Designing Airborne Figures

with Ales Potocnik

Hi! My name is Ales, and I am a designer behind some of the figure miniatures produced for Flames of War. For this article, I will guide you through the process of creation from beginning to final product. It is quite a specific line of work since the production of miniatures requires knowledge in different areas; such as 3D sculpting, casting processes, working with small scales, materials, and prototyping equipment. I also had a great opportunity to learn from Charles Woods, who was kind enough to provide me with some guidance. I couldn’t do what I do without a great team behind me, providing me with useful tips and ideas to even further push the miniatures look and improvements.
There are a lot of things that are very specific when you are designing to such a small scale. Not only the size, there are certain technical requirements due to the way the final plastic miniatures are produced. Lines have to be extra crisp in order to get out as much detail as we possibly can, there is a necessary increase in the thickness of certain small bits, because in the end you are left with a choice. Either you can have a detail that is slightly off in size, or not have it all. The same issue would arise with long thin plastic objects which would be prone to breaking. My job is to think ahead for all the processes and final design and adjust the best I can for the best possible result.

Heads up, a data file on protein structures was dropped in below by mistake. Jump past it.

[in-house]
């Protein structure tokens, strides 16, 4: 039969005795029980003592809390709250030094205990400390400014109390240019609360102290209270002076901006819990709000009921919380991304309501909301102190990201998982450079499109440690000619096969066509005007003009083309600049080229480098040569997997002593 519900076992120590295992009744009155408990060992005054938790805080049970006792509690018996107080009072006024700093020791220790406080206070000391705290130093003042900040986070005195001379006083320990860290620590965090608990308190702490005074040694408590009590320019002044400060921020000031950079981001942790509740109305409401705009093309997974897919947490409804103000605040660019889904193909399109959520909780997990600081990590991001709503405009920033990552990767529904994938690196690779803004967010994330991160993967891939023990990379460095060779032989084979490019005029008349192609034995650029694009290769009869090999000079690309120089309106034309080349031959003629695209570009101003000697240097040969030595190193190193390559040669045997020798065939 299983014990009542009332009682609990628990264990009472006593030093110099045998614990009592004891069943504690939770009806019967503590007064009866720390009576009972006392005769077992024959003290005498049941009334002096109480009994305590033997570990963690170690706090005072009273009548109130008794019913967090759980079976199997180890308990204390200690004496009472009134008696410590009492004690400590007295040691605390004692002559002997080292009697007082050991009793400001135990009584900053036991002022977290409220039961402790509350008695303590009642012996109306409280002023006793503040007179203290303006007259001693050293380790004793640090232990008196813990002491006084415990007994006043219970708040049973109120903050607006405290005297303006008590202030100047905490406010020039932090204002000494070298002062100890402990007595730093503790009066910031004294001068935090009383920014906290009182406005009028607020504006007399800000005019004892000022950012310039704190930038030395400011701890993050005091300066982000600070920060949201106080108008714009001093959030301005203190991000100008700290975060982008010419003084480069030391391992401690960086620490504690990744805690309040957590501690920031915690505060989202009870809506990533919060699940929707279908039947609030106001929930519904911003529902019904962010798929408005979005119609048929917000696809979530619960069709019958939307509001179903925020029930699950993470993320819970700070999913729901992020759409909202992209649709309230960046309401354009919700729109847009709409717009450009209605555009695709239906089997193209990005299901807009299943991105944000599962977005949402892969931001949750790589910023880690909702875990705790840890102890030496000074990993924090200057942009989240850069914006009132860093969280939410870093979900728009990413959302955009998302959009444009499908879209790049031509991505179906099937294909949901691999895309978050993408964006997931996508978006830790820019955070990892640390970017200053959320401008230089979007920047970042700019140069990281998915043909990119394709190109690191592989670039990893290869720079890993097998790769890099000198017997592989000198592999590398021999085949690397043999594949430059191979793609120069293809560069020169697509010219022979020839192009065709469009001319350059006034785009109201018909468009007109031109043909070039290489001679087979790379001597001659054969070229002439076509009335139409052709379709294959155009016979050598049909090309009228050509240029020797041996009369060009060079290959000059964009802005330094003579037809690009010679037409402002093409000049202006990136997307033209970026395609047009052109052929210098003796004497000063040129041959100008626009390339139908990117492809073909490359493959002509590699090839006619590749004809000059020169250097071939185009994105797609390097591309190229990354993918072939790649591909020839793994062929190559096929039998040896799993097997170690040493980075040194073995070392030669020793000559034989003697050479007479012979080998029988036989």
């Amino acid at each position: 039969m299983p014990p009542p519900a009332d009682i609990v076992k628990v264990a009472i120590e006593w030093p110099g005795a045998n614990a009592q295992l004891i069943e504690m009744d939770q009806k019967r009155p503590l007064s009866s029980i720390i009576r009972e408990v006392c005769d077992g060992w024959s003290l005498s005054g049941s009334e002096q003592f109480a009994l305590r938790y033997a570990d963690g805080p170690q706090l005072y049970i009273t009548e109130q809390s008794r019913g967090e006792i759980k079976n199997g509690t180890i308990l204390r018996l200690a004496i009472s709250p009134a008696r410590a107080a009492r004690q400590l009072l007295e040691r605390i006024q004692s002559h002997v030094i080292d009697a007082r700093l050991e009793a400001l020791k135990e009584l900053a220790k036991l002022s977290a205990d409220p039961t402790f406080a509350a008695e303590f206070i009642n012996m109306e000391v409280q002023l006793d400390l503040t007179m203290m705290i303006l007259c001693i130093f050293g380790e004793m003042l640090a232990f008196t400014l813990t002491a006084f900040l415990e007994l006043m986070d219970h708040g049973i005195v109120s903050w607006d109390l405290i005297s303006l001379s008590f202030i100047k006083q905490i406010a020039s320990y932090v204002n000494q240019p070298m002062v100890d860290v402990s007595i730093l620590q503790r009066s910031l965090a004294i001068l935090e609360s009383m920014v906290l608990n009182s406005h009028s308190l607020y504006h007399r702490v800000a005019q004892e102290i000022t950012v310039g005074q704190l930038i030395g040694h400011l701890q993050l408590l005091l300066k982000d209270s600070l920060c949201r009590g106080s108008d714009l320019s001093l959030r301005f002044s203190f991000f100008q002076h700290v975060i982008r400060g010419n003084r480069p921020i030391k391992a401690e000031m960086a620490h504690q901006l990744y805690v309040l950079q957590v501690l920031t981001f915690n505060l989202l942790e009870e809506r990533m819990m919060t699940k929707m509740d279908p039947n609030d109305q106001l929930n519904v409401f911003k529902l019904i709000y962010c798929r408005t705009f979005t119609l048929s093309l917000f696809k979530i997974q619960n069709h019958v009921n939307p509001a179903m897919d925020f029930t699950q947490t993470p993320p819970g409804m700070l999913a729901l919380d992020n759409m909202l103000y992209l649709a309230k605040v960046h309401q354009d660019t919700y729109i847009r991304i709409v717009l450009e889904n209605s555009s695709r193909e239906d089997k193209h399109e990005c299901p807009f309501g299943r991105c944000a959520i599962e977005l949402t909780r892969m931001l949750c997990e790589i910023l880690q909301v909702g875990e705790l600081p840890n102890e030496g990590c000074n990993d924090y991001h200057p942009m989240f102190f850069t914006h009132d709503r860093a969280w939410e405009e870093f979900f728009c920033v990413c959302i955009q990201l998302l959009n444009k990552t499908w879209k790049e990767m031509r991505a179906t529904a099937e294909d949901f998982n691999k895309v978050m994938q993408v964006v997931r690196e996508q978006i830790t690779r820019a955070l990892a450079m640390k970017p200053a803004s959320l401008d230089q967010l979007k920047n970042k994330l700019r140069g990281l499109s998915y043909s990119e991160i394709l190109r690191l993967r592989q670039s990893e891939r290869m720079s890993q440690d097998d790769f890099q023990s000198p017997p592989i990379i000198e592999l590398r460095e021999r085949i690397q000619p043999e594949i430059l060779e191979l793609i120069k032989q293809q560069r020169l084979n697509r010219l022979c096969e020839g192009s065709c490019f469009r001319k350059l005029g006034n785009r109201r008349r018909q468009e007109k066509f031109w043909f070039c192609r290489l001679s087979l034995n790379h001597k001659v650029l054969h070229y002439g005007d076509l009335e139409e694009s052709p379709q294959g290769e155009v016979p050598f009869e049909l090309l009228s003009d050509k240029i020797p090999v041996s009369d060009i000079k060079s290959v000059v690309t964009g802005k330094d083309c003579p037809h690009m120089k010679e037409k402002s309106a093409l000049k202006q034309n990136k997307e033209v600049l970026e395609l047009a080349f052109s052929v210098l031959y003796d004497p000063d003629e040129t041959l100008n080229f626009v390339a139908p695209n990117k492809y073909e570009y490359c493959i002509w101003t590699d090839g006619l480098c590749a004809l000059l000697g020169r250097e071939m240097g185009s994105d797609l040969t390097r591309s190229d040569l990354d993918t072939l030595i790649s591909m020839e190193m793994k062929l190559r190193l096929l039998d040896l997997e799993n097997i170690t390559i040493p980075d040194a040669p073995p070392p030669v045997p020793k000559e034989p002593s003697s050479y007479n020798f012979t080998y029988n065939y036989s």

The designing process starts off with a brief that gets written up by Miniature Design Lead Evan. The brief then gets either approved or refined and after that, it ends up in my hands. Briefs will usually include details on uniform and equipment layout, height of the miniatures, and specifics that will need to be taken into account on what we want.  I tend to gather up as much additional material, books and references as I can, since some of the details are very specific or certain parts can’t be distinguished easily in the historical photographs due to quality and size. After all I am looking at gear details on photos where it is not always the intention to capture that at all.

At this point I will start designing in 3d software, usually starting with a 10mm bottom round platform for size reference, moving on to uniforms and then moving on piece by piece. While I design the likes of shoes, pants, belts, entrenching tools, ammo pouches, gasmasks etc., I’m still not designing absolutely everything. Often I am provided with weapons that were designed by other freelance 3D artists working for Battlefront, shaving down the time I would spend on it as an individual, meaning, we are moving faster in the creation. This part usually takes quite some time, since all the parts are designed in a way for them to be as distinguishable as possible, and there is A LOT of gear that differs from soldier to soldier based on their tasks and ranks. While I am at this step, I often bug game designers with searching questions, or I ask for additional information from the Miniature Design lead.

Once we are happy with the miniature design look in digital form, I take over the process of prototyping on our high-accuracy 3D printer. Sometimes when we are in a pinch and we can’t decide for example, a helmet size, it really comes in handy to test them out in physical form. As I am satisfied with the model, it gets a final check up by Evan, and then gets prototyped so we can send it over for inspection.